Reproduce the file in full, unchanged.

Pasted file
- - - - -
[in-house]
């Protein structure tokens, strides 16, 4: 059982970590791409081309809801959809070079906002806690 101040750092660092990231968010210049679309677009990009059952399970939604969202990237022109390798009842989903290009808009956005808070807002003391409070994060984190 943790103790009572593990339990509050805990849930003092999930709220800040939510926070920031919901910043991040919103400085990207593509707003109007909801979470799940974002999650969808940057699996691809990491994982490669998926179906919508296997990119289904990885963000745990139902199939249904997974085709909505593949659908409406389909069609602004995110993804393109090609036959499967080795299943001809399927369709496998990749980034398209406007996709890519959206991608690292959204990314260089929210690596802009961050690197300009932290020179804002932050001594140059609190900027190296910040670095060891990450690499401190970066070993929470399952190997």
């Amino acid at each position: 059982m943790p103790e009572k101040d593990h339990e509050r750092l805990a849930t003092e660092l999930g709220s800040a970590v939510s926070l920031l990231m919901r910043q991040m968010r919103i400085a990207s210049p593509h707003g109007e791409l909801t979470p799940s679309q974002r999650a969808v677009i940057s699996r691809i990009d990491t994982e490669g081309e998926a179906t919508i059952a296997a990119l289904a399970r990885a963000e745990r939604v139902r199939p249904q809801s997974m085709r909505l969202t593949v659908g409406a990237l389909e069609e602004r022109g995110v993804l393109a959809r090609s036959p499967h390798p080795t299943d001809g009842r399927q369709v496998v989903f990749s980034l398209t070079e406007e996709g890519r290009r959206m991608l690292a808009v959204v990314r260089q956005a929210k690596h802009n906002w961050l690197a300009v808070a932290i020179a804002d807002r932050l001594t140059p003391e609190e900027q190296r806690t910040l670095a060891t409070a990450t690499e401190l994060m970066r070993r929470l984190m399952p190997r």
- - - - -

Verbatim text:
[in-house]
């Protein structure tokens, strides 16, 4: 059982970590791409081309809801959809070079906002806690 101040750092660092990231968010210049679309677009990009059952399970939604969202990237022109390798009842989903290009808009956005808070807002003391409070994060984190 943790103790009572593990339990509050805990849930003092999930709220800040939510926070920031919901910043991040919103400085990207593509707003109007909801979470799940974002999650969808940057699996691809990491994982490669998926179906919508296997990119289904990885963000745990139902199939249904997974085709909505593949659908409406389909069609602004995110993804393109090609036959499967080795299943001809399927369709496998990749980034398209406007996709890519959206991608690292959204990314260089929210690596802009961050690197300009932290020179804002932050001594140059609190900027190296910040670095060891990450690499401190970066070993929470399952190997």
């Amino acid at each position: 059982m943790p103790e009572k101040d593990h339990e509050r750092l805990a849930t003092e660092l999930g709220s800040a970590v939510s926070l920031l990231m919901r910043q991040m968010r919103i400085a990207s210049p593509h707003g109007e791409l909801t979470p799940s679309q974002r999650a969808v677009i940057s699996r691809i990009d990491t994982e490669g081309e998926a179906t919508i059952a296997a990119l289904a399970r990885a963000e745990r939604v139902r199939p249904q809801s997974m085709r909505l969202t593949v659908g409406a990237l389909e069609e602004r022109g995110v993804l393109a959809r090609s036959p499967h390798p080795t299943d001809g009842r399927q369709v496998v989903f990749s980034l398209t070079e406007e996709g890519r290009r959206m991608l690292a808009v959204v990314r260089q956005a929210k690596h802009n906002w961050l690197a300009v808070a932290i020179a804002d807002r932050l001594t140059p003391e609190e900027q190296r806690t910040l670095a060891t409070a990450t690499e401190l994060m970066r070993r929470l984190m399952p190997r």